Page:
Marketing Strategy Blog

5 Marketing KPI’s Your Boss Wants to Know

digital marketing strategy

Ever heard of the 80/20 rule? Named after the Italian economist Vilfredo Pareto, who observed that 80 percent of income in Italy was received by 20 percent of the population. By the numbers this means that 80 percent of your outcomes come from 20 percent of your inputs. So I ask you, what value are your marketing efforts bringing to the bottom line?

Key performance indicators (KPIs) are a great way to make your goals more tangible and quantify the time and effort invested in your digital marketing strategy. For instance, it could be that your boss is wondering if you’re doing a good job with your efforts. What numbers would you provide? What value are you bringing to the company? In this blog I will discuss 5 marketing KPIs your boss wants to know to help answer that question. 

Monthly Leads


A widely used metric by most marketers is a baseline number for monthly growth. This KPI will indicate the number of leads acquired overtime. A lead can be determined by various call-to-actions such as someone filling out a form on your site or downloading freebie content from a Facebook advertisement. Month-over-month monitoring will indicate if your efforts are providing value. Above is a graph provided by Marketo that shows the average conversion rates for various marketing channels. 

Qualified Leads per Month

Which of your leads appear to be interested enough that you will pass them along to your sales team? What percentage of your leads were accepted by sales? Measuring your qualified leads per month is a great indicator of whether or not your marketing and sales efforts are on the same page.

Which prospects have potential to become customers? Use a CRM tool to create a sales funnel by scoring your leads into these three different tiers:

  1. Marketing Qualified Leads (MQL) - the marketing team has approved these leads and forwarded onto sales team
  2. Sales Accepted Leads (SAL) - leads that are evaluated and accepted by the sales team as potential prospects. A follow up with the lead is necessary.
  3. Sales Qualified Leads (SQL) - the salespeople consider the lead to be a prospect and focus attention on moving them down the buying cycle.

Now each month you should measure the percentage of MQLs that were accepted by the sales team and converted into SQLs.

Cost Associated Per Lead Acquisitions

How much does it cost you to acquire a lead? How many leads became actual customers? The cost per lead KPI shows the cost of acquiring a new prospect. You should evaluate whether your different strategies are paying off the time and effort spent to attract new leads.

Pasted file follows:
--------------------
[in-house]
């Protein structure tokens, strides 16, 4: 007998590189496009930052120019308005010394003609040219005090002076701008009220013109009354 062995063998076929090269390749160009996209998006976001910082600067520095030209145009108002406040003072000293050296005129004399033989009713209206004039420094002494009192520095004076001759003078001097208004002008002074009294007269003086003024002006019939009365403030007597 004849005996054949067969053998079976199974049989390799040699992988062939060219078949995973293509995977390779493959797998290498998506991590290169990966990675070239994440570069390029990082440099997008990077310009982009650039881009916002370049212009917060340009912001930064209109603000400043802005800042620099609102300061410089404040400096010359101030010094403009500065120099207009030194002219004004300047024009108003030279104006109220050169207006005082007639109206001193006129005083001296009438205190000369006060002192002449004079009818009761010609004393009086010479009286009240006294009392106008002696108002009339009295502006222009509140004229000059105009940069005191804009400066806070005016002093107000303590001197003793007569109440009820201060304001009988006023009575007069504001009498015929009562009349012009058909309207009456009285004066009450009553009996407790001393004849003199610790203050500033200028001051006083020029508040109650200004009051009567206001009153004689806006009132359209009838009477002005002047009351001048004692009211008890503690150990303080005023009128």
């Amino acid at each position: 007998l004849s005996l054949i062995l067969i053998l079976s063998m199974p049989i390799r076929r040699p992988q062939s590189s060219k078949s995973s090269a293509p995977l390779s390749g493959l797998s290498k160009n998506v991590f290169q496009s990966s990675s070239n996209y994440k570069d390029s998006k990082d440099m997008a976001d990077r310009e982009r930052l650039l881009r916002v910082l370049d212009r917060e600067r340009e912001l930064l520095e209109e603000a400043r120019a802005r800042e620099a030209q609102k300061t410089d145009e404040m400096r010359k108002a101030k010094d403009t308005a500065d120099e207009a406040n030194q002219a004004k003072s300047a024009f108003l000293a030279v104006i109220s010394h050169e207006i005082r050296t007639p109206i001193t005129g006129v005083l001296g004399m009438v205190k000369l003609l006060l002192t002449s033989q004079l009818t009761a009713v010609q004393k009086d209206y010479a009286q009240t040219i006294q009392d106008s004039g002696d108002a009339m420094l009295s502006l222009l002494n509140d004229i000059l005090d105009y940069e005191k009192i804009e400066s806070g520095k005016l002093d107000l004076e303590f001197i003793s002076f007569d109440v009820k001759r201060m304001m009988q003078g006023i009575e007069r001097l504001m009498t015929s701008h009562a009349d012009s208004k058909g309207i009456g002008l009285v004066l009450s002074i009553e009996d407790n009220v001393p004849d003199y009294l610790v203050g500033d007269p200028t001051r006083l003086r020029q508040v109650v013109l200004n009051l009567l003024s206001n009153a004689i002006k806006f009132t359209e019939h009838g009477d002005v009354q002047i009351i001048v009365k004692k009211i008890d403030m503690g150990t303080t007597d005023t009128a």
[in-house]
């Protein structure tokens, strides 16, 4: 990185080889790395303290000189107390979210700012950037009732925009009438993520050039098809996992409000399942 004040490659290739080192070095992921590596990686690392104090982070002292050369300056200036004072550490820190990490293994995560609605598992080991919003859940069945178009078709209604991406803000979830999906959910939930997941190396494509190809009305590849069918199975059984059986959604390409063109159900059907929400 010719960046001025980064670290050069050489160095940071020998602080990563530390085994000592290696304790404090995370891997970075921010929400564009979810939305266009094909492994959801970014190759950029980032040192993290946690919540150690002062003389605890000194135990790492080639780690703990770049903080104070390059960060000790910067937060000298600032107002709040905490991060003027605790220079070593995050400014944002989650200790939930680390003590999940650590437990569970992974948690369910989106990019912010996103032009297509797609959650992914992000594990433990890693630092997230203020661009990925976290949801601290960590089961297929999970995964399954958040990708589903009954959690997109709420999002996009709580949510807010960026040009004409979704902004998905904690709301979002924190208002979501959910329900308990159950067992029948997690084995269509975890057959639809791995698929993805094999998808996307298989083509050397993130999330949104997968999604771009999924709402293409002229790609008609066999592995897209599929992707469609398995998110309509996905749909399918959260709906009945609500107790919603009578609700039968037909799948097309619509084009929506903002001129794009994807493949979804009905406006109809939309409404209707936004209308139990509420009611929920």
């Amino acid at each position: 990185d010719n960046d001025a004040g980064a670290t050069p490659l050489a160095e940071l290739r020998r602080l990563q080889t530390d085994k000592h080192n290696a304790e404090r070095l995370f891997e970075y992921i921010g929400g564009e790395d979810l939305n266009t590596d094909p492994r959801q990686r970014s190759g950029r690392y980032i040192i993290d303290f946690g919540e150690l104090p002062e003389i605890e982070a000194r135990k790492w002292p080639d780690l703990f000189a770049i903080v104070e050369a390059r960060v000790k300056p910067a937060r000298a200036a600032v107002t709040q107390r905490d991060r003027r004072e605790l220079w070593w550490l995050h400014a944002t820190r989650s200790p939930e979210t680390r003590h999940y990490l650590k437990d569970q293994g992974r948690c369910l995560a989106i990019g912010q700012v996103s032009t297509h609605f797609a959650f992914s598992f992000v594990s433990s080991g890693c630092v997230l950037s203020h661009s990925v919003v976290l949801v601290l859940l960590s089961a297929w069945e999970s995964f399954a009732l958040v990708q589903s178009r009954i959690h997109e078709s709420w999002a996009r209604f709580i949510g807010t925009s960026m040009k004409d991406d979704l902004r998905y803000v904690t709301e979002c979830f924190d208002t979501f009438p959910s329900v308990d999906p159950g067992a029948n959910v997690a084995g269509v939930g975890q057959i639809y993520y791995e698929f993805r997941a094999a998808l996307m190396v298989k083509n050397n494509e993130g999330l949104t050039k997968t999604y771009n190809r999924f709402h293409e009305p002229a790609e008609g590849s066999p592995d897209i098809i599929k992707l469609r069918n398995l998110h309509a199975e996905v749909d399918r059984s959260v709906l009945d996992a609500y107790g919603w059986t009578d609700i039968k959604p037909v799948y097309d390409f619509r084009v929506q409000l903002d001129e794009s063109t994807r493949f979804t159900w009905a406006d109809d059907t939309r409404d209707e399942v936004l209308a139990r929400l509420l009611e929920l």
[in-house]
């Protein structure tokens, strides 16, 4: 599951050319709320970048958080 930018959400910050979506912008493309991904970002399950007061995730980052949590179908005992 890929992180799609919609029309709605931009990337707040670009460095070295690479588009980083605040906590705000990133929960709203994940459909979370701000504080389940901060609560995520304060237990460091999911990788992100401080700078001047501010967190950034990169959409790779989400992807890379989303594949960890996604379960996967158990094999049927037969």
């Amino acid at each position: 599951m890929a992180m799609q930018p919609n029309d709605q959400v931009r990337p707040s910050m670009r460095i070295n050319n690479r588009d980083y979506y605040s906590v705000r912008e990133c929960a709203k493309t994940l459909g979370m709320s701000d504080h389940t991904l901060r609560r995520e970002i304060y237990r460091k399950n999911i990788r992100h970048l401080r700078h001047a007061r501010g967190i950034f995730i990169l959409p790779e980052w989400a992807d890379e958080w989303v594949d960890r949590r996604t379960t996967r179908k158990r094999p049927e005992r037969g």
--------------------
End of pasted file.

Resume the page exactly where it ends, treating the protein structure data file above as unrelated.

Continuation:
How to measure: quantify the time and money spent on lead generation marketing activities and resources. Compare these results to the total number of monthly leads.

How to optimize: which of your campaigns are converting the most? Reallocate your budget and increase the time spent on those efforts.

Cost Per Conversion

A KPI that shows the cost of acquiring that lead that turned into a paying customer driving revenue for the business. Your marketing efforts can drive hundreds of leads, but how many are actually converting into paying customers? Which become long term clients?

Relative to your lead conversion time, you should measure the cost of time and resources spent on lead generation. Some examples of resources you should track include Facebook advertising, blogging, Adwords, or other social media efforts. Then use your CRM tool to see how many of that month’s leads actually converted into a paying customers. You can break this down and monitor each marketing channel separately as well. This will help you focus your efforts and budget on the higher converting channels hopefully improving your overall lead quality each month.

Finally, divide the total monthly cost of a lead with the number of conversions to see how much acquiring a new customer costs you.

Sales Revenue

The final and last KPI you need to report to your boss is ensuring your sales revenue exceeds the expenses of your marketing campaigns. Your reports should all lead to increased profits. This number is typically all your boss really cares about. How much profit are you bringing in?

To determine this monitor the monthly profit over multiple time periods to gain a clear insight of historic growth trends and normalize your values. This can act as a baseline goal and help you account for monthly and quarterly spikes in revenue. This number can also be sliced to show how each market is performing and/or how each sales team or individual reps are contributing to overall growth. A success indicator would be a positive growth over a specified period of time.

There are many other KPIs that will help you look like a marketing all-star. Let me know in the comments which ones you regularly report on.




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